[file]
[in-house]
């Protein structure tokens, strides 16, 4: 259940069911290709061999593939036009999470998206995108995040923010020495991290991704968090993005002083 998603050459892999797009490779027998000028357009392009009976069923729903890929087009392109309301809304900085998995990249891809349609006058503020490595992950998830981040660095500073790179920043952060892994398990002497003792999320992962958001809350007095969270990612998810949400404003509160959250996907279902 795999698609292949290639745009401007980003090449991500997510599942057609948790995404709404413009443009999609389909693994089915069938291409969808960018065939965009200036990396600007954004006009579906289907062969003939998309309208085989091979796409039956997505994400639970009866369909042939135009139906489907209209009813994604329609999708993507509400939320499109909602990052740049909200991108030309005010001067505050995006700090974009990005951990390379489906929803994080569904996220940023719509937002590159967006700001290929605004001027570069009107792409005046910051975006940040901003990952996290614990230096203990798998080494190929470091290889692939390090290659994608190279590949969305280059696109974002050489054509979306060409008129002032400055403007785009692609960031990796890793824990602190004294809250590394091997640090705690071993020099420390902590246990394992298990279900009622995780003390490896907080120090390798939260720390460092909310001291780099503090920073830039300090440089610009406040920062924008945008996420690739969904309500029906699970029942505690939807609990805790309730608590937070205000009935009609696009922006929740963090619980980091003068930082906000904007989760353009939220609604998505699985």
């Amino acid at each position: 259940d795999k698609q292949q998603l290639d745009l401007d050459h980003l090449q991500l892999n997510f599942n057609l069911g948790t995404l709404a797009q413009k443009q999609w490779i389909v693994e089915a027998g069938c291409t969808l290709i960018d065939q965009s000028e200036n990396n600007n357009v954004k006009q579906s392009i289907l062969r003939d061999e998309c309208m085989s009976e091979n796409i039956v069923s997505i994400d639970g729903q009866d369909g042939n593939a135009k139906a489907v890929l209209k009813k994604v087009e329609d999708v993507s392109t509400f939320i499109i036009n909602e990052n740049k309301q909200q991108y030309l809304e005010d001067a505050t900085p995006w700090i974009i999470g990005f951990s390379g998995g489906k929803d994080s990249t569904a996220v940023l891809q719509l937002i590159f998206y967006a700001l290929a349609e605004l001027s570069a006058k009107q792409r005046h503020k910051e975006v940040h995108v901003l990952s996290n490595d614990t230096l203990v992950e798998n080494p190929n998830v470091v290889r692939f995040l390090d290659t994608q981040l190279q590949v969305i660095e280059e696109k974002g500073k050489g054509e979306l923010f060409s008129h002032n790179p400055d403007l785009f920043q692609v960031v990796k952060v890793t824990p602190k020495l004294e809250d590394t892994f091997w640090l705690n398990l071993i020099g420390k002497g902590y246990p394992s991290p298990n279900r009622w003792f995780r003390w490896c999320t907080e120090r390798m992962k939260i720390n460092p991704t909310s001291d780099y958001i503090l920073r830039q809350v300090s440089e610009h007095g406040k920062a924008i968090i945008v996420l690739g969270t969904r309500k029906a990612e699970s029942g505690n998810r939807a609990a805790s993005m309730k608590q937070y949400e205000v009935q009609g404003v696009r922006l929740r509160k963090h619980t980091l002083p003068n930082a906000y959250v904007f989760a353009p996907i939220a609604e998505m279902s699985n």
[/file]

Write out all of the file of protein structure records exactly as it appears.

[in-house]
């Protein structure tokens, strides 16, 4: 259940069911290709061999593939036009999470998206995108995040923010020495991290991704968090993005002083 998603050459892999797009490779027998000028357009392009009976069923729903890929087009392109309301809304900085998995990249891809349609006058503020490595992950998830981040660095500073790179920043952060892994398990002497003792999320992962958001809350007095969270990612998810949400404003509160959250996907279902 795999698609292949290639745009401007980003090449991500997510599942057609948790995404709404413009443009999609389909693994089915069938291409969808960018065939965009200036990396600007954004006009579906289907062969003939998309309208085989091979796409039956997505994400639970009866369909042939135009139906489907209209009813994604329609999708993507509400939320499109909602990052740049909200991108030309005010001067505050995006700090974009990005951990390379489906929803994080569904996220940023719509937002590159967006700001290929605004001027570069009107792409005046910051975006940040901003990952996290614990230096203990798998080494190929470091290889692939390090290659994608190279590949969305280059696109974002050489054509979306060409008129002032400055403007785009692609960031990796890793824990602190004294809250590394091997640090705690071993020099420390902590246990394992298990279900009622995780003390490896907080120090390798939260720390460092909310001291780099503090920073830039300090440089610009406040920062924008945008996420690739969904309500029906699970029942505690939807609990805790309730608590937070205000009935009609696009922006929740963090619980980091003068930082906000904007989760353009939220609604998505699985």
């Amino acid at each position: 259940d795999k698609q292949q998603l290639d745009l401007d050459h980003l090449q991500l892999n997510f599942n057609l069911g948790t995404l709404a797009q413009k443009q999609w490779i389909v693994e089915a027998g069938c291409t969808l290709i960018d065939q965009s000028e200036n990396n600007n357009v954004k006009q579906s392009i289907l062969r003939d061999e998309c309208m085989s009976e091979n796409i039956v069923s997505i994400d639970g729903q009866d369909g042939n593939a135009k139906a489907v890929l209209k009813k994604v087009e329609d999708v993507s392109t509400f939320i499109i036009n909602e990052n740049k309301q909200q991108y030309l809304e005010d001067a505050t900085p995006w700090i974009i999470g990005f951990s390379g998995g489906k929803d994080s990249t569904a996220v940023l891809q719509l937002i590159f998206y967006a700001l290929a349609e605004l001027s570069a006058k009107q792409r005046h503020k910051e975006v940040h995108v901003l990952s996290n490595d614990t230096l203990v992950e798998n080494p190929n998830v470091v290889r692939f995040l390090d290659t994608q981040l190279q590949v969305i660095e280059e696109k974002g500073k050489g054509e979306l923010f060409s008129h002032n790179p400055d403007l785009f920043q692609v960031v990796k952060v890793t824990p602190k020495l004294e809250d590394t892994f091997w640090l705690n398990l071993i020099g420390k002497g902590y246990p394992s991290p298990n279900r009622w003792f995780r003390w490896c999320t907080e120090r390798m992962k939260i720390n460092p991704t909310s001291d780099y958001i503090l920073r830039q809350v300090s440089e610009h007095g406040k920062a924008i968090i945008v996420l690739g969270t969904r309500k029906a990612e699970s029942g505690n998810r939807a609990a805790s993005m309730k608590q937070y949400e205000v009935q009609g404003v696009r922006l929740r509160k963090h619980t980091l002083p003068n930082a906000y959250v904007f989760a353009p996907i939220a609604e998505m279902s699985n």